It’s staggering to think that, at the end of the Pacific War, almost 7 million Japanese servicemen and civilians were awaiting repatriation in various parts of Asia.
COLUMBIA UNIVERSITY PRESS, Nonfiction.
That figure makes sense in light of the considerable size of the Japanese empire, which then stretched from New Guinea to the Solomon Islands, from Burma to Manchuria and Hong Kong.
Reintegration into everyday life proved far easier for those Japanese soldiers who returned immediately from overseas. Prisoners of war who were detained for years in Siberian and Chinese camps, however, or stragglers who held out in the jungles on Pacific islands, would find that many of their remembered landscapes, particularly where bombed-out cities were concerned, had been erased.
Yoshikuni Igarashi divides his scrupulously researched book on this topic into three sections: First is the mass media’s representation of returning soldiers and the efforts of writers from their ranks to refute these characterizations; second is a portrait of those who returned alive from Soviet internment camps and a chronicle of their subsequent lives; and the last chapters examine the belated return of soldiers from the South Pacific in the 1970s.
The author also provides a fascinating analysis of postwar filmmakers such as Akira Kurosawa and Heinosuke Gosho, whose films, including “Stray Dog” and “Yellow Crow,” examined the fate of returnee soldiers as they grappled with their assigned roles in postwar Japanese society. If the media largely exploited the returnees in the service of stirring stories of national reconstruction, filmmakers, portraying ex-soldiers as either broken men desperately in need of support or a public menace, took the time to show the agonies of adjusting to civilian life in an ungrateful country in more depth.
Hundreds of thousands of Japanese military personnel were interned in Siberian labor camps, where the harsh working conditions and climate resulted in the death of over 100,000 of them. Clad in heavy Soviet-made winter gear, some of those who returned, to the alarm of Japanese authorities, were discovered to be Communist sympathizers. The presence of “reds” in the returnee ranks sowed further distrust among the Japanese public, and in a clear case of guilt by association, many companies openly discriminated against former POWs by refusing to employ them.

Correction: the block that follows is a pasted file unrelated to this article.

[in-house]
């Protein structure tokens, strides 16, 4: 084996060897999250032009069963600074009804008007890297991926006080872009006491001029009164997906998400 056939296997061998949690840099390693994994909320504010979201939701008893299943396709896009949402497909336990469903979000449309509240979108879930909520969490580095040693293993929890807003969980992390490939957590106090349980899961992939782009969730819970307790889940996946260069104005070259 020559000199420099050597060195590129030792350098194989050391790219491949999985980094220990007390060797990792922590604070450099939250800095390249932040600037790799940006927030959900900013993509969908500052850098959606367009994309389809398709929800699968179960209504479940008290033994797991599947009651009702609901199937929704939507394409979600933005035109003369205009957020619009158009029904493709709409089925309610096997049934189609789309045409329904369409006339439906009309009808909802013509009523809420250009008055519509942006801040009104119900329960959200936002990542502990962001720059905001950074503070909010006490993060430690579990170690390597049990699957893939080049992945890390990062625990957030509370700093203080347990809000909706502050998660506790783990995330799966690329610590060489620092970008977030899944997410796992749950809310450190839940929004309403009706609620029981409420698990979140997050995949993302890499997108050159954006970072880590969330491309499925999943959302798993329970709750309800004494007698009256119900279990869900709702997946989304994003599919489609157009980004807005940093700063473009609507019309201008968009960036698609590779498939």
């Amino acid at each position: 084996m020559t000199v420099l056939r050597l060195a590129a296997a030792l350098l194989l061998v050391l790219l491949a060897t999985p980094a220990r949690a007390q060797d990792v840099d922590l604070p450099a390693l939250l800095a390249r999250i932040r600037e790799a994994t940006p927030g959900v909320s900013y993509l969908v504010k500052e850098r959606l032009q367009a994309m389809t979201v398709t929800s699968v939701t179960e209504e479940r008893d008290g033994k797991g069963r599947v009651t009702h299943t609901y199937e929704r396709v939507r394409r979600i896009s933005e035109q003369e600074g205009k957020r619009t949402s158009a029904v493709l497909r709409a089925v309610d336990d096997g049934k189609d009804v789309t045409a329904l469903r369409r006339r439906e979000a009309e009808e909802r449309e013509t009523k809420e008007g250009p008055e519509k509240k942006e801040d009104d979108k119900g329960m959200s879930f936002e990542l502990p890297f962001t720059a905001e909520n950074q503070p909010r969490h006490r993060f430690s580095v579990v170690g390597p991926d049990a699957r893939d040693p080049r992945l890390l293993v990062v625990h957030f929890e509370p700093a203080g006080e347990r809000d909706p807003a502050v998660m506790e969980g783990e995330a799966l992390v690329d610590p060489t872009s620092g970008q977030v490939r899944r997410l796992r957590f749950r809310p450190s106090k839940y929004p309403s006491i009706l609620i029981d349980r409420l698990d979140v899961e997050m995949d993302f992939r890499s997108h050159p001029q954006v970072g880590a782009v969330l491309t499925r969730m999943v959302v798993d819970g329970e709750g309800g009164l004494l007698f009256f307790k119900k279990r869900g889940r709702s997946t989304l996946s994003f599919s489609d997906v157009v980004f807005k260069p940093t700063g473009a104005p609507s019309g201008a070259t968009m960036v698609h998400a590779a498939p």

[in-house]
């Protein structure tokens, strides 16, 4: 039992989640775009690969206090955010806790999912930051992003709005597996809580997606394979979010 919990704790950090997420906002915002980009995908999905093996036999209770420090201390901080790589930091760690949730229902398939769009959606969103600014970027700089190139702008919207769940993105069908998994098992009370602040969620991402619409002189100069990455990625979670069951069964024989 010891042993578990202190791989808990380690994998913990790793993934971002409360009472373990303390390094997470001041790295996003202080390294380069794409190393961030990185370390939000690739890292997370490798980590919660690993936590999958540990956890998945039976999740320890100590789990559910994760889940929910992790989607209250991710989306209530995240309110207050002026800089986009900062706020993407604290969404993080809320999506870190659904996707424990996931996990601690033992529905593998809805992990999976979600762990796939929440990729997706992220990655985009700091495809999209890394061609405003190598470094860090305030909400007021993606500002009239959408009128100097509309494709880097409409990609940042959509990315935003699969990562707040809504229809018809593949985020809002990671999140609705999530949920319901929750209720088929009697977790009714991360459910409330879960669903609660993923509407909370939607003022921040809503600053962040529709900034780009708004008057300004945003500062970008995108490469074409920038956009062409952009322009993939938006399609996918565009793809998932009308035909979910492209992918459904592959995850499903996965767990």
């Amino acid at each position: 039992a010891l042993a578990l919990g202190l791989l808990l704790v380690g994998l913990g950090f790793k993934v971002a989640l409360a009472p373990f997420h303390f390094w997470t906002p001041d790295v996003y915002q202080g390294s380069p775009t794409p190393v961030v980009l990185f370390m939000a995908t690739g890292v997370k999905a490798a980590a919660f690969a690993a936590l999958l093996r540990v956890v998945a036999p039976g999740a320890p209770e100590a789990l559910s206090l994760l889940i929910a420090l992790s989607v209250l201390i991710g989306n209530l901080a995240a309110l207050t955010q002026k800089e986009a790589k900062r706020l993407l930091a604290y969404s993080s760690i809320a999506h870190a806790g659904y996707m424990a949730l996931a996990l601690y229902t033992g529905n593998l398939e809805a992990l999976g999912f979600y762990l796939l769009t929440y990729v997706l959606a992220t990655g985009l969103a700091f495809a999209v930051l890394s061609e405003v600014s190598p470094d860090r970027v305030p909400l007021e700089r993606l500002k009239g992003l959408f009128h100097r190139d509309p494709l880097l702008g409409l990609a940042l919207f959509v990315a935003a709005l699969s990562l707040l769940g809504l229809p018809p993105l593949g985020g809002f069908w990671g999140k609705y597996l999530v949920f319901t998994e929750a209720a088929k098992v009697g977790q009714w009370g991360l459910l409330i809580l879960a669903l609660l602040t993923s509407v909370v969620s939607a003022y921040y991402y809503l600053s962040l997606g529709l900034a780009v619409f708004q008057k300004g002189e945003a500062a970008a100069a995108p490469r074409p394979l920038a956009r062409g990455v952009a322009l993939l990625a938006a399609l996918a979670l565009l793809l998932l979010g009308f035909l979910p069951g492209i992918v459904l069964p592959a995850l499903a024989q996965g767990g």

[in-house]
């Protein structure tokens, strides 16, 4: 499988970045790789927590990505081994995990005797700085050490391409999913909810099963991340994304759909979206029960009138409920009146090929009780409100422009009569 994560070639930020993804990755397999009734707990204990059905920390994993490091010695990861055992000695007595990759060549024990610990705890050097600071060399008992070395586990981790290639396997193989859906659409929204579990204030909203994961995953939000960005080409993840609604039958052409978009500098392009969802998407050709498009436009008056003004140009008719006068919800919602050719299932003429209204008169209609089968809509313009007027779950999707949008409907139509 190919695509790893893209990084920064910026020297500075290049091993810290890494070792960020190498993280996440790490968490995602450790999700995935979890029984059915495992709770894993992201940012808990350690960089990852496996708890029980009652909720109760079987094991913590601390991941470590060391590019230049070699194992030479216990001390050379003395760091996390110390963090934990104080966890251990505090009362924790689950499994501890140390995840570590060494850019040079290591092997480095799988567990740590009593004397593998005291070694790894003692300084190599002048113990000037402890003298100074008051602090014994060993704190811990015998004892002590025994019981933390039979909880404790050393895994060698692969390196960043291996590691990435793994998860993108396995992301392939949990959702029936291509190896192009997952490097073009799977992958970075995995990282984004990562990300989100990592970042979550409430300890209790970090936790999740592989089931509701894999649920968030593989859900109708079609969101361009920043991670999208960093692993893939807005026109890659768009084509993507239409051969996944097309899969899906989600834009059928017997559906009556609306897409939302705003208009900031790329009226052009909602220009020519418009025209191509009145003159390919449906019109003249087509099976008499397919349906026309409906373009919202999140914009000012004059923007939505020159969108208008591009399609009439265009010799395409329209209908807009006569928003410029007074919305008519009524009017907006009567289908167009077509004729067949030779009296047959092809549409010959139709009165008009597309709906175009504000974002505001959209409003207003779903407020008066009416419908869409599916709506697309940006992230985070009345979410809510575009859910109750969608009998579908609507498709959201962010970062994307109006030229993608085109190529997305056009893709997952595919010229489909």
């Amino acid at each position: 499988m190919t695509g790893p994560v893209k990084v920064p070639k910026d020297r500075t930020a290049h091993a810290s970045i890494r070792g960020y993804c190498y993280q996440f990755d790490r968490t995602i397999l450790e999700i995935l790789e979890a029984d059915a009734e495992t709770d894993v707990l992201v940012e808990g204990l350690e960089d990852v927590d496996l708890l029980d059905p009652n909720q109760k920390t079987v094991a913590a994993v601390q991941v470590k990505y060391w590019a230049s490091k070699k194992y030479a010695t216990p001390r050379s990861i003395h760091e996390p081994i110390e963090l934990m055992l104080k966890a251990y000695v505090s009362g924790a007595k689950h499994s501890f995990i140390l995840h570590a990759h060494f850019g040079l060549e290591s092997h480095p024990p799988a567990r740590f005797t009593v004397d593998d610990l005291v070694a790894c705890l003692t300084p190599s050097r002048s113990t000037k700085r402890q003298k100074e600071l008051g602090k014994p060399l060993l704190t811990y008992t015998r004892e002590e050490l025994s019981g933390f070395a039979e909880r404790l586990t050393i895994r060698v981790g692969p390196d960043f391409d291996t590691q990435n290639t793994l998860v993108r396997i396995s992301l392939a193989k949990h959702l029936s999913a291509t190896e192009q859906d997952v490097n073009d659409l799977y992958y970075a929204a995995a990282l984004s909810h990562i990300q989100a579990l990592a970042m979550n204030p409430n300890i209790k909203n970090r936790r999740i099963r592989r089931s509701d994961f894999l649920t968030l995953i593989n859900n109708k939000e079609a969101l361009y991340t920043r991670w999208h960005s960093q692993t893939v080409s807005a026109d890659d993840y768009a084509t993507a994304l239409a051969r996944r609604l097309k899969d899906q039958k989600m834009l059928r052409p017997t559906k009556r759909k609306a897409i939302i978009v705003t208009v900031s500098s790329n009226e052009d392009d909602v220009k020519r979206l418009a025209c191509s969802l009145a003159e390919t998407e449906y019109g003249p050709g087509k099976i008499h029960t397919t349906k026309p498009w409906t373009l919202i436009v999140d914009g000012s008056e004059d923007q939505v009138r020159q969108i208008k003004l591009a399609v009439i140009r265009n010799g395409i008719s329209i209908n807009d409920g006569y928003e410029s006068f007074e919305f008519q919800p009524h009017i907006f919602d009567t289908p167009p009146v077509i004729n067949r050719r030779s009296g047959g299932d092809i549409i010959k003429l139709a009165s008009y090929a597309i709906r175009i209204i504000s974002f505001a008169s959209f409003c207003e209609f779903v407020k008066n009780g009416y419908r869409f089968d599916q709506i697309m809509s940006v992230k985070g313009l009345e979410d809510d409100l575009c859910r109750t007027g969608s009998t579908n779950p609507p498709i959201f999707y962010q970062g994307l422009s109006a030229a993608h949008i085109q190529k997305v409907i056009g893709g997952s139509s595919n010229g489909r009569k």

The author Junpei Gomikawa was among those unable to secure legitimate employment after coming home. As a member of a Marxist study group, Gomikawa had experienced two months in detention before the war, and as a returnee soldier he later revisited the subject of his own complicity in the war with an ambitious six-volume novel, “The Human Condition,” published between 1956 and 1958.
Igarashi holds that, in order to expunge his remorse at failing to stand up against the wartime regime, Gomikawa employed a fictional alter ego to re-experience and deal with the past in accord with the dictates of his suppressed conscience and personal beliefs. For tormented writers, coping with their roles in the war could become quite complex. The poet Yoshiro Ishihara, Igarashi notes, proclaimed that his objective was to “actively claim ownership of his humiliation as a means of intellectually overcoming it.”
Meanwhile, two of the three island stragglers Igarashi examines had strikingly different experiences after returning home. A bedraggled Shoichi Yokoi, captured by hunters in a cave in Guam in January 1972, later turned into a harmless, chain-smoking recluse. Whatever demons he harbored remained largely hidden following his official rehabilitation.
By contrast, the authorities found the story of Hiro Onoda, a marvel of good health considering he had been holed up on the island of Lubang in the Philippines from the end of the war until the spring of 1974, more difficult to deal with. Casting himself as a defiant guerrilla warrior, Onoda had carried on his own war for almost 30 years, with Filipino civilians, many of them peasants, taking the place of U.S. combatants as his enemies.
This was a tale the Japanese government was less inclined to tell. Philippines President Ferdinand Marcos, eager to promote stronger economic ties with a resurgent Japan, had pardoned Onoda of his many crimes against the populace, an aspect of the story that was scantly covered by Japanese media outlets quick to acquiesce to government pressure.
Igarashi highlights the problems of dealing accurately with history when he writes that postwar Japanese society was “eager to sentimentalize, but not to sympathize with, the plight of the returned captives.” The author deftly examines the conflict between the need for returnees to verbalize their experiences and the government’s attempt to smother the past, burying the legacies of war and colonialism under a newer, brighter postwar narrative.
For many of these returnees, unable to consign their memories to oblivion, the nightmares that haunted their final years were only partly assuaged by the comforts of life in postwar Japan.
In a time of both misinformation and too much information, quality journalism is more crucial than ever.
By subscribing, you can help us get the story right.